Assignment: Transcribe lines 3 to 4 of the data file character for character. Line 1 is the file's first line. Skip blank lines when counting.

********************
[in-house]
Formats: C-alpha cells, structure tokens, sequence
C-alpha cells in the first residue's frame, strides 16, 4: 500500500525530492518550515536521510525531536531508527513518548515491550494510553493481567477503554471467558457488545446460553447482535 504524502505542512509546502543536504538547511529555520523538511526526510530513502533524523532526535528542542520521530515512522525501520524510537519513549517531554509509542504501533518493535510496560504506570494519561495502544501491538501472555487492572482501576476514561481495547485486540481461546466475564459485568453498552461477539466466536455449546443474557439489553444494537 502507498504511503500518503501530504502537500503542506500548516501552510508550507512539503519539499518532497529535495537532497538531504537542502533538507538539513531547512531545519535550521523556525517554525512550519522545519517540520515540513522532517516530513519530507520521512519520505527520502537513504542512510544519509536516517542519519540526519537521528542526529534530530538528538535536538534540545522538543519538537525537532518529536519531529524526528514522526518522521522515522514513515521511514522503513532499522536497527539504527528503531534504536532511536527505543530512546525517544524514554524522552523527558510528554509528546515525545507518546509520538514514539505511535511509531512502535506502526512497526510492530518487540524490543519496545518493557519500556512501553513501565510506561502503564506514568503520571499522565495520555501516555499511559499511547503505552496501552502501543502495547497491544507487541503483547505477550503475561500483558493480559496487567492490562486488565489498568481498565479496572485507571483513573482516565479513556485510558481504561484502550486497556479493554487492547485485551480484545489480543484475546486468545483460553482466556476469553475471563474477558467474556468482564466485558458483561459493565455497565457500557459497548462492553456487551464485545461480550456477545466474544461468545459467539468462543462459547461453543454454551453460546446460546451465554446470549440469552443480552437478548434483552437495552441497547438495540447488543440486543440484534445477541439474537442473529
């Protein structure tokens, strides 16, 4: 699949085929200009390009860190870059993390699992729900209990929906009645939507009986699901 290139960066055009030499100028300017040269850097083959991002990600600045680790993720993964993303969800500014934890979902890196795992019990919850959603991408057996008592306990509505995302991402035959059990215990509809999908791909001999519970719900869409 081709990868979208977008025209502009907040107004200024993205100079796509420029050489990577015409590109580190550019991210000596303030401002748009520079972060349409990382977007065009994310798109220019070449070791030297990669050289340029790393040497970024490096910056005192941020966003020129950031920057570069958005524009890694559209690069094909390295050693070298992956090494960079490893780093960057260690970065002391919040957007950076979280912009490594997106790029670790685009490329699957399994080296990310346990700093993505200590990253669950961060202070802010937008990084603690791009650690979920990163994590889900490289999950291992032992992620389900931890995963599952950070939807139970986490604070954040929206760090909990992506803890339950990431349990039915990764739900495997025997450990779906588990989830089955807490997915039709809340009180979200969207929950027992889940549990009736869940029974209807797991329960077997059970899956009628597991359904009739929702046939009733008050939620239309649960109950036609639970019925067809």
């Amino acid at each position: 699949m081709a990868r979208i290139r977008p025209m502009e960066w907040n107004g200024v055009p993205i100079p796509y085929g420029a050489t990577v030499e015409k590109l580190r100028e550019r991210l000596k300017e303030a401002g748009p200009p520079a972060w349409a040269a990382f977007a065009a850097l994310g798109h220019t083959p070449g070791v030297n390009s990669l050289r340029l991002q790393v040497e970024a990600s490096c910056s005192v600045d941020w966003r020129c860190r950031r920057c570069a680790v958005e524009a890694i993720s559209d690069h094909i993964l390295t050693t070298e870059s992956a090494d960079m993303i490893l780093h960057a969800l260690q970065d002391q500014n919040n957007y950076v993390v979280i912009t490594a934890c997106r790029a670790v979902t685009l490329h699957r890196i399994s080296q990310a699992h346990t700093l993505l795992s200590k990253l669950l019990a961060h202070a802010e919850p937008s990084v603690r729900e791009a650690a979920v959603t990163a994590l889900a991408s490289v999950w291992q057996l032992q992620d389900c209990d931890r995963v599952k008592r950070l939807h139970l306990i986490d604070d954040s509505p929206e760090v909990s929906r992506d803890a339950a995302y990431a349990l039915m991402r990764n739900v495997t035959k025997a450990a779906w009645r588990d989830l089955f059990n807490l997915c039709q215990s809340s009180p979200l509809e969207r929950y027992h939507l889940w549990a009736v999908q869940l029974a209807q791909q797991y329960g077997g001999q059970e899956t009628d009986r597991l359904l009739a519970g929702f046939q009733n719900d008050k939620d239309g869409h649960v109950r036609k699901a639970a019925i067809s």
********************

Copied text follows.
C-alpha cells in the first residue's frame, strides 16, 4: 500500500525530492518550515536521510525531536531508527513518548515491550494510553493481567477503554471467558457488545446460553447482535 504524502505542512509546502543536504538547511529555520523538511526526510530513502533524523532526535528542542520521530515512522525501520524510537519513549517531554509509542504501533518493535510496560504506570494519561495502544501491538501472555487492572482501576476514561481495547485486540481461546466475564459485568453498552461477539466466536455449546443474557439489553444494537 502507498504511503500518503501530504502537500503542506500548516501552510508550507512539503519539499518532497529535495537532497538531504537542502533538507538539513531547512531545519535550521523556525517554525512550519522545519517540520515540513522532517516530513519530507520521512519520505527520502537513504542512510544519509536516517542519519540526519537521528542526529534530530538528538535536538534540545522538543519538537525537532518529536519531529524526528514522526518522521522515522514513515521511514522503513532499522536497527539504527528503531534504536532511536527505543530512546525517544524514554524522552523527558510528554509528546515525545507518546509520538514514539505511535511509531512502535506502526512497526510492530518487540524490543519496545518493557519500556512501553513501565510506561502503564506514568503520571499522565495520555501516555499511559499511547503505552496501552502501543502495547497491544507487541503483547505477550503475561500483558493480559496487567492490562486488565489498568481498565479496572485507571483513573482516565479513556485510558481504561484502550486497556479493554487492547485485551480484545489480543484475546486468545483460553482466556476469553475471563474477558467474556468482564466485558458483561459493565455497565457500557459497548462492553456487551464485545461480550456477545466474544461468545459467539468462543462459547461453543454454551453460546446460546451465554446470549440469552443480552437478548434483552437495552441497547438495540447488543440486543440484534445477541439474537442473529
């Protein structure tokens, strides 16, 4: 699949085929200009390009860190870059993390699992729900209990929906009645939507009986699901 290139960066055009030499100028300017040269850097083959991002990600600045680790993720993964993303969800500014934890979902890196795992019990919850959603991408057996008592306990509505995302991402035959059990215990509809999908791909001999519970719900869409 081709990868979208977008025209502009907040107004200024993205100079796509420029050489990577015409590109580190550019991210000596303030401002748009520079972060349409990382977007065009994310798109220019070449070791030297990669050289340029790393040497970024490096910056005192941020966003020129950031920057570069958005524009890694559209690069094909390295050693070298992956090494960079490893780093960057260690970065002391919040957007950076979280912009490594997106790029670790685009490329699957399994080296990310346990700093993505200590990253669950961060202070802010937008990084603690791009650690979920990163994590889900490289999950291992032992992620389900931890995963599952950070939807139970986490604070954040929206760090909990992506803890339950990431349990039915990764739900495997025997450990779906588990989830089955807490997915039709809340009180979200969207929950027992889940549990009736869940029974209807797991329960077997059970899956009628597991359904009739929702046939009733008050939620239309649960109950036609639970019925067809």